On the first weekday of BOOT 2019 in Dusseldorf, the Inland Waterways Pavillion held its Day of the Canals press day. The programme incorporated perspectives on waterways development and potential across Europe, including Flanders, Scotland, The Netherlands, France and Leipzig in Germany.
As part of the afternoon agenda Frederic Millet of the Voies Navigables de France (VNF) spoke of the potential for tourism on the inland waterways of France.
Based on the latest official figures available, Frederic highlighted the popularity of French canals and rivers with inbound visitors with some 11.2 million passengers said to have been transported along the waterways network in 2017.
The figures reveal a nice yet growing market segment for waterways tourism in France, with a particularly strong interest from overseas visitors.
A system of reference points across the VNF lock network counts boat passage numbers. This helps the VNF understand the demand for the waterways with tourists and which routes are most popular. You’ll notice in this slide how a growth in lock passages was recorded at Saint Louis Arzviller on the Canal de la Marne au Rhin after the section re-opened following repairs.
Unsurprisingly, there is a consistent thread in what is attracting visitors to France and its waterway network. History and heritage, food and wine are magnets for French tourism and there are no signs of this faltering.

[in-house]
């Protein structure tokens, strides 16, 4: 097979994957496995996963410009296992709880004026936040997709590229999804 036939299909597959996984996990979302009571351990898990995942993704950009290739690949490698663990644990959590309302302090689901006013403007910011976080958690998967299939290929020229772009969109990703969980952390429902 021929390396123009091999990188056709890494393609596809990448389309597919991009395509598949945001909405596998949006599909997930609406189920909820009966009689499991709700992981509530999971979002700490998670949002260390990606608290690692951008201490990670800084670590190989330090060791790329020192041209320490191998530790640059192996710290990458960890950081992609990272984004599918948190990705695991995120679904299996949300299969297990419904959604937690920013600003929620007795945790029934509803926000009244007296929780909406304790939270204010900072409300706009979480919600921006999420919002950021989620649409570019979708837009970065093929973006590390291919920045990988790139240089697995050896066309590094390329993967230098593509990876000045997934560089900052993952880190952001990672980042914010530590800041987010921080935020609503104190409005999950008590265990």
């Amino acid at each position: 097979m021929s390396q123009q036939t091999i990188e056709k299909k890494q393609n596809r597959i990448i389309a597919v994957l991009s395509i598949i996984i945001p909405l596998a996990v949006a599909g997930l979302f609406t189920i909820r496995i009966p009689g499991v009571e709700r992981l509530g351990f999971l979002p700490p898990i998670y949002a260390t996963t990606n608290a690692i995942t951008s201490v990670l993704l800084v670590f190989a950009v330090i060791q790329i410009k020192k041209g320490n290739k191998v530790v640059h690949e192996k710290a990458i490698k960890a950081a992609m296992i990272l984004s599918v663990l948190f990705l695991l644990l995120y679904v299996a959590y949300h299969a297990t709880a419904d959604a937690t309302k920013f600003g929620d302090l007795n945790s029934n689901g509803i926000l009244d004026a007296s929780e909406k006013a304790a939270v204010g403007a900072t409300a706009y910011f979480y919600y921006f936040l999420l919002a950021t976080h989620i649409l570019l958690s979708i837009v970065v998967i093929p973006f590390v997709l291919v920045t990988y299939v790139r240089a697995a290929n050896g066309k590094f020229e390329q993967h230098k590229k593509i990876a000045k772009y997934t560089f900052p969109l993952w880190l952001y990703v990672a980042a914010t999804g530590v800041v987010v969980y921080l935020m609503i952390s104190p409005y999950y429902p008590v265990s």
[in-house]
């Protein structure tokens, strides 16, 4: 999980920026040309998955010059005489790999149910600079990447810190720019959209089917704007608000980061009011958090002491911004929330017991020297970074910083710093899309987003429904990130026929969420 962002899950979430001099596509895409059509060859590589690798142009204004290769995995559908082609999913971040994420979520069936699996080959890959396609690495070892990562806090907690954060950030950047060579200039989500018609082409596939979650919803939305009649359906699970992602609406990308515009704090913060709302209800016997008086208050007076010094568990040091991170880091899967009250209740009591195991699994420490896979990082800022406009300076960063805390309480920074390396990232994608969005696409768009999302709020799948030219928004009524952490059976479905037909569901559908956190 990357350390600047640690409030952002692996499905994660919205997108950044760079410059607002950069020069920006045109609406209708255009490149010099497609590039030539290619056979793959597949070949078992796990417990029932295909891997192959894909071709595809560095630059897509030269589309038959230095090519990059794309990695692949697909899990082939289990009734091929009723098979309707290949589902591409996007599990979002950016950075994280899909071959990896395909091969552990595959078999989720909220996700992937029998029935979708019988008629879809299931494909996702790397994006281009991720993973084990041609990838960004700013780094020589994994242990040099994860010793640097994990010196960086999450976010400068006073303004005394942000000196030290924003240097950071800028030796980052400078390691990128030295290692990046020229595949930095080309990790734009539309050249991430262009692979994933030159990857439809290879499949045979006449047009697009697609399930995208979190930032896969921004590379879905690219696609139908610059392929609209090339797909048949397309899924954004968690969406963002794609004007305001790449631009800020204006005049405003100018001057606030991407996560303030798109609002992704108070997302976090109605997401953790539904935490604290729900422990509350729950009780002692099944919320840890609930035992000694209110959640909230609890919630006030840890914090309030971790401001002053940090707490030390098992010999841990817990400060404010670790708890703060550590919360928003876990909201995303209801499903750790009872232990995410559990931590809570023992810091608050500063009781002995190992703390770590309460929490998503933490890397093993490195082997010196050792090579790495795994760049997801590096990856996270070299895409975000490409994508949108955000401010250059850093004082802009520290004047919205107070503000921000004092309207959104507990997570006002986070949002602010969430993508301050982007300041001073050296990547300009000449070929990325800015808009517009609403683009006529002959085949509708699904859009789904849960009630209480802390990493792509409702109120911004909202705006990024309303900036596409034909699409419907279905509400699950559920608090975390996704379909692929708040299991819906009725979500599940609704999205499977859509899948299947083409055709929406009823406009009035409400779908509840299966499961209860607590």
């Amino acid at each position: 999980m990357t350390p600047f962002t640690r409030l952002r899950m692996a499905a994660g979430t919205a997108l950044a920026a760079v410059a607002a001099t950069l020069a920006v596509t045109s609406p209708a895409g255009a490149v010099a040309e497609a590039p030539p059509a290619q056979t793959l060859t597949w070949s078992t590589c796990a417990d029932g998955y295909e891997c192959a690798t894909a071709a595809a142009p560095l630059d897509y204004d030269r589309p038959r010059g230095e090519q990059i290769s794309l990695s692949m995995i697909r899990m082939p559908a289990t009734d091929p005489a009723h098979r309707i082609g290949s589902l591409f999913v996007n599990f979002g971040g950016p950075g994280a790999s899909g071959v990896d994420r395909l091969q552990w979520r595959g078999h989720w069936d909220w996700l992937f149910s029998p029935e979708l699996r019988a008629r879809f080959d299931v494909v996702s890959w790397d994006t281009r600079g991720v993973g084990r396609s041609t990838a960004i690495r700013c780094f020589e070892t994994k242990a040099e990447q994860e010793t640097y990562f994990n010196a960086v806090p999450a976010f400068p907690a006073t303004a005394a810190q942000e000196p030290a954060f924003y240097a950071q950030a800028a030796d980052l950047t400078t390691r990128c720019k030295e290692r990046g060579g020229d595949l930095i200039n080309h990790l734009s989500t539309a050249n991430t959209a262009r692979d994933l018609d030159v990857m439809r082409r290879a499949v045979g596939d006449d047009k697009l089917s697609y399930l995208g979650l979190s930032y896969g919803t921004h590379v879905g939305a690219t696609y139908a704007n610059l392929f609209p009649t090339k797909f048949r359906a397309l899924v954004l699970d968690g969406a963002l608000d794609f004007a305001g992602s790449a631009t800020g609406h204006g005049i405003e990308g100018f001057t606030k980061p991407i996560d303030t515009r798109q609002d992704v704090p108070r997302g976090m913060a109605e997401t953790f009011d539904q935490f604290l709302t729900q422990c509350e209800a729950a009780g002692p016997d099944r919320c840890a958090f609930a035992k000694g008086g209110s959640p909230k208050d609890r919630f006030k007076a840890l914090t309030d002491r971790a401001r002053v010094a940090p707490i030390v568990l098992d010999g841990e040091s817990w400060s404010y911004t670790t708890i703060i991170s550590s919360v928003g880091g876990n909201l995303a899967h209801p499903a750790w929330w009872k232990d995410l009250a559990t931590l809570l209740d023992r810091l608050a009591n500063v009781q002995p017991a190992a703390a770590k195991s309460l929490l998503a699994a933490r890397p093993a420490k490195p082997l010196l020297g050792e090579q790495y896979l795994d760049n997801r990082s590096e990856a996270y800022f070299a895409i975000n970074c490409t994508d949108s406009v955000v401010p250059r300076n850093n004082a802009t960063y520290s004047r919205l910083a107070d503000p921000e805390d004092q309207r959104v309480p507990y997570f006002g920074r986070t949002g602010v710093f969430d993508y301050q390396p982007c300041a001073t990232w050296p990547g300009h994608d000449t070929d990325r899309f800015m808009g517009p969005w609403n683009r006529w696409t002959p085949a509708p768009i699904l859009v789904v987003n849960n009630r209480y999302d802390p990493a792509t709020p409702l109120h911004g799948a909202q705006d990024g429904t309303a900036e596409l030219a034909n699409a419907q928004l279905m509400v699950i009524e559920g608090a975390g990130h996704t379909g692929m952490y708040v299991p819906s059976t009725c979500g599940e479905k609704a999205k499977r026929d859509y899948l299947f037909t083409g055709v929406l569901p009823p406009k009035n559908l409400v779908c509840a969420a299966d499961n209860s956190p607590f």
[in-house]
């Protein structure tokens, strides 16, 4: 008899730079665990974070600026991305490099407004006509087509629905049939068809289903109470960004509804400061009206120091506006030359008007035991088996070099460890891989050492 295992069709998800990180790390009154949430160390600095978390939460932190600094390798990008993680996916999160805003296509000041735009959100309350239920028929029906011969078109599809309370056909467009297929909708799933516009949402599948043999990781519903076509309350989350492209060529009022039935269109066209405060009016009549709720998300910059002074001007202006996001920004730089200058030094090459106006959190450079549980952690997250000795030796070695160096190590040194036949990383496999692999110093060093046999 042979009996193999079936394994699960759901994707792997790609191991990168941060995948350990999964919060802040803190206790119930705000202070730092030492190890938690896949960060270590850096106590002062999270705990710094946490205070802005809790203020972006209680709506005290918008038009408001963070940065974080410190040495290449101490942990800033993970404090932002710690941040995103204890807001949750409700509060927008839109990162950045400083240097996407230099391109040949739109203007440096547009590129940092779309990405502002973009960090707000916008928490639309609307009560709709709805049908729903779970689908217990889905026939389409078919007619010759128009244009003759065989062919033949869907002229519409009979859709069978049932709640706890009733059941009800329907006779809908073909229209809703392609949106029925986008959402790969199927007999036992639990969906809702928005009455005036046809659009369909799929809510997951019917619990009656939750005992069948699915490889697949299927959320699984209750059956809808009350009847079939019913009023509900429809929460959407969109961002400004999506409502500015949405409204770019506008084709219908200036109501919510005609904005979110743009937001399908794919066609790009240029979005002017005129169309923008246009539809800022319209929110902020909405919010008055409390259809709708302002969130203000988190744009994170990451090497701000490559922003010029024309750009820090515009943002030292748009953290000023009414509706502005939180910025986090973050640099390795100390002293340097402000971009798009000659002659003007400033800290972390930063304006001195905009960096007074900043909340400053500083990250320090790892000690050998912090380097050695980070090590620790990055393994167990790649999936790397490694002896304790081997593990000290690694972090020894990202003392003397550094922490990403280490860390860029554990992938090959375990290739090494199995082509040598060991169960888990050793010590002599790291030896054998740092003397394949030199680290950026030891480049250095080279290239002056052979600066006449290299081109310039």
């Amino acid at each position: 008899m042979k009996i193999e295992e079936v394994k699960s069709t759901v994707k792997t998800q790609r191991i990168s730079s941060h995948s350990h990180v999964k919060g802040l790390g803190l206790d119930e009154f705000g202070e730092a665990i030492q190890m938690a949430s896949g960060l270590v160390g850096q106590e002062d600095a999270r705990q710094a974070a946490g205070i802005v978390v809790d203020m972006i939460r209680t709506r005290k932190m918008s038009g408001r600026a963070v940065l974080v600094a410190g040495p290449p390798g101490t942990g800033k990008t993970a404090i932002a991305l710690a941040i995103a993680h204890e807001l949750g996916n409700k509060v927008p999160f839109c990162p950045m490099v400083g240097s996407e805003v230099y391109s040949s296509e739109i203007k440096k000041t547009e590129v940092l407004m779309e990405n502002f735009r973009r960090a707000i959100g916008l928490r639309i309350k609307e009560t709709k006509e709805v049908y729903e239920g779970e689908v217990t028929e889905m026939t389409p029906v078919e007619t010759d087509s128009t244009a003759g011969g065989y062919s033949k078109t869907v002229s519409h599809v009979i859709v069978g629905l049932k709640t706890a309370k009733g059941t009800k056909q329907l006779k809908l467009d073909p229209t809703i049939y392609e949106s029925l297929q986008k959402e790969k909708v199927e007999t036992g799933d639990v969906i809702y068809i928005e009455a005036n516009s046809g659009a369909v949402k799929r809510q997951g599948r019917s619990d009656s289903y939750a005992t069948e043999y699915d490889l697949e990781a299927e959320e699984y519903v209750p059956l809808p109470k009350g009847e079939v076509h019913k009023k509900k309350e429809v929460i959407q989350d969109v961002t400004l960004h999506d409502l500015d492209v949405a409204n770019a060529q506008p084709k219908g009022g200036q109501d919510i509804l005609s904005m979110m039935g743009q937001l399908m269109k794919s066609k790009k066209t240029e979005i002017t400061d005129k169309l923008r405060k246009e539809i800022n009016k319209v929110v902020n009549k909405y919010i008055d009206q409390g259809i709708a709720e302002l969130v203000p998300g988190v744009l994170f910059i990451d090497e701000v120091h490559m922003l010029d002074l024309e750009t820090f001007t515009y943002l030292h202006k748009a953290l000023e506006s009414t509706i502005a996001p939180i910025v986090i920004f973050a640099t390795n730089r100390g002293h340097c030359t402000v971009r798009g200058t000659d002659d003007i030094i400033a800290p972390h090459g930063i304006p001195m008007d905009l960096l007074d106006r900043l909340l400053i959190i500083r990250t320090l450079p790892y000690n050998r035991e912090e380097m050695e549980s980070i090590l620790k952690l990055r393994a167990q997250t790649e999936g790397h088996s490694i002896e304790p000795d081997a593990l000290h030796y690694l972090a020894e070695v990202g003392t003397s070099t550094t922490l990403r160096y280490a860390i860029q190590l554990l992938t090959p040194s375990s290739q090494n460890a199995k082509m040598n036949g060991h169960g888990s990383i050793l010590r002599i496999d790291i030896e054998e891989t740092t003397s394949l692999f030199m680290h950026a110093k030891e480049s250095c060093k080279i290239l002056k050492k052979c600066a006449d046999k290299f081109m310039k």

While some visitors to France will hop aboard a day cruise to explore the river or canal in their immediate vicinity, others, as we know, are booking boating vacations in France as their means to see the country from another perspective.
Most of the hotel barges and hire boat providers enable guests to borrow or hire bikes. Cycling the towpath in part is an idyllic way to spend some time while cruising. The majority of the waterway network has a towpath that’s navigable by bike. There are certainly areas where it is in better condition and similarly parts where the towpath has been specifically optimised for cyclists. It isn’t complete or perfect but sufficient for most enjoying moments of cycling as part of a boating holiday in France.
And finally, Frederic touched on the technological advances making their waves on waterways tourism. Notably, the Nicols Sixto Green launch – and its popularity with tourists – received a mention.
In brief, Frederic showcased what we discuss and effuse every day – that France’s waterways are a most pleasant means for seeing France. Also that the potential for them to appeal to a broader net of tourists is significant. And that we have a responsibility to spread the word amongst those tourists about more of those waterways – everyone has heard of the iconic Canal du Midi and it’s a natural starting point for many cruising France. Yet there is so much more beauty, heritage and wine to discover elsewhere!
Which region of France shall we start with first?